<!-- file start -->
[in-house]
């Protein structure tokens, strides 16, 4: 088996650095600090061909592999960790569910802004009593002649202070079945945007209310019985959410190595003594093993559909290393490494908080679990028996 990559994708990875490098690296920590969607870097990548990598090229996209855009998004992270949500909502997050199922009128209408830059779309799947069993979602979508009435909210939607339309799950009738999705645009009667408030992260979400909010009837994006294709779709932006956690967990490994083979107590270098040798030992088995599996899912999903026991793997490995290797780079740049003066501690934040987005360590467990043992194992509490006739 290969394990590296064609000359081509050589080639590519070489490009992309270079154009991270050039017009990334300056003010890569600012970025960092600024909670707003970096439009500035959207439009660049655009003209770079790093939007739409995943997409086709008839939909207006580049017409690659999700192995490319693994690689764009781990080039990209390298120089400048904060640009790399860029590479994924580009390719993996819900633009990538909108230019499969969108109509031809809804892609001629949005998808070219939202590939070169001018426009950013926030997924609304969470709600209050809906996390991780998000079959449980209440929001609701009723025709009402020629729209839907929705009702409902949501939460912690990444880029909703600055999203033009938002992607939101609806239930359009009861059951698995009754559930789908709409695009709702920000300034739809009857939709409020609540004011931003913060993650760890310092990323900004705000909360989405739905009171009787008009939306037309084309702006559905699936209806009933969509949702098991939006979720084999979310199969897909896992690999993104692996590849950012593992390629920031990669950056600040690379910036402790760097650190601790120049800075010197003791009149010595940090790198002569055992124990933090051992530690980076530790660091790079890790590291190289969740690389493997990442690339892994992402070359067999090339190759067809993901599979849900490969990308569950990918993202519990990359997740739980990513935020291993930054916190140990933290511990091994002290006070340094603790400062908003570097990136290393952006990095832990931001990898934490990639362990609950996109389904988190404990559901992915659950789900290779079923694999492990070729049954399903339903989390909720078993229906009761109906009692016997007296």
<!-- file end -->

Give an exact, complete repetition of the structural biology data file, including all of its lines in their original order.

[in-house]
């Protein structure tokens, strides 16, 4: 088996650095600090061909592999960790569910802004009593002649202070079945945007209310019985959410190595003594093993559909290393490494908080679990028996 990559994708990875490098690296920590969607870097990548990598090229996209855009998004992270949500909502997050199922009128209408830059779309799947069993979602979508009435909210939607339309799950009738999705645009009667408030992260979400909010009837994006294709779709932006956690967990490994083979107590270098040798030992088995599996899912999903026991793997490995290797780079740049003066501690934040987005360590467990043992194992509490006739 290969394990590296064609000359081509050589080639590519070489490009992309270079154009991270050039017009990334300056003010890569600012970025960092600024909670707003970096439009500035959207439009660049655009003209770079790093939007739409995943997409086709008839939909207006580049017409690659999700192995490319693994690689764009781990080039990209390298120089400048904060640009790399860029590479994924580009390719993996819900633009990538909108230019499969969108109509031809809804892609001629949005998808070219939202590939070169001018426009950013926030997924609304969470709600209050809906996390991780998000079959449980209440929001609701009723025709009402020629729209839907929705009702409902949501939460912690990444880029909703600055999203033009938002992607939101609806239930359009009861059951698995009754559930789908709409695009709702920000300034739809009857939709409020609540004011931003913060993650760890310092990323900004705000909360989405739905009171009787008009939306037309084309702006559905699936209806009933969509949702098991939006979720084999979310199969897909896992690999993104692996590849950012593992390629920031990669950056600040690379910036402790760097650190601790120049800075010197003791009149010595940090790198002569055992124990933090051992530690980076530790660091790079890790590291190289969740690389493997990442690339892994992402070359067999090339190759067809993901599979849900490969990308569950990918993202519990990359997740739980990513935020291993930054916190140990933290511990091994002290006070340094603790400062908003570097990136290393952006990095832990931001990898934490990639362990609950996109389904988190404990559901992915659950789900290779079923694999492990070729049954399903339903989390909720078993229906009761109906009692016997007296």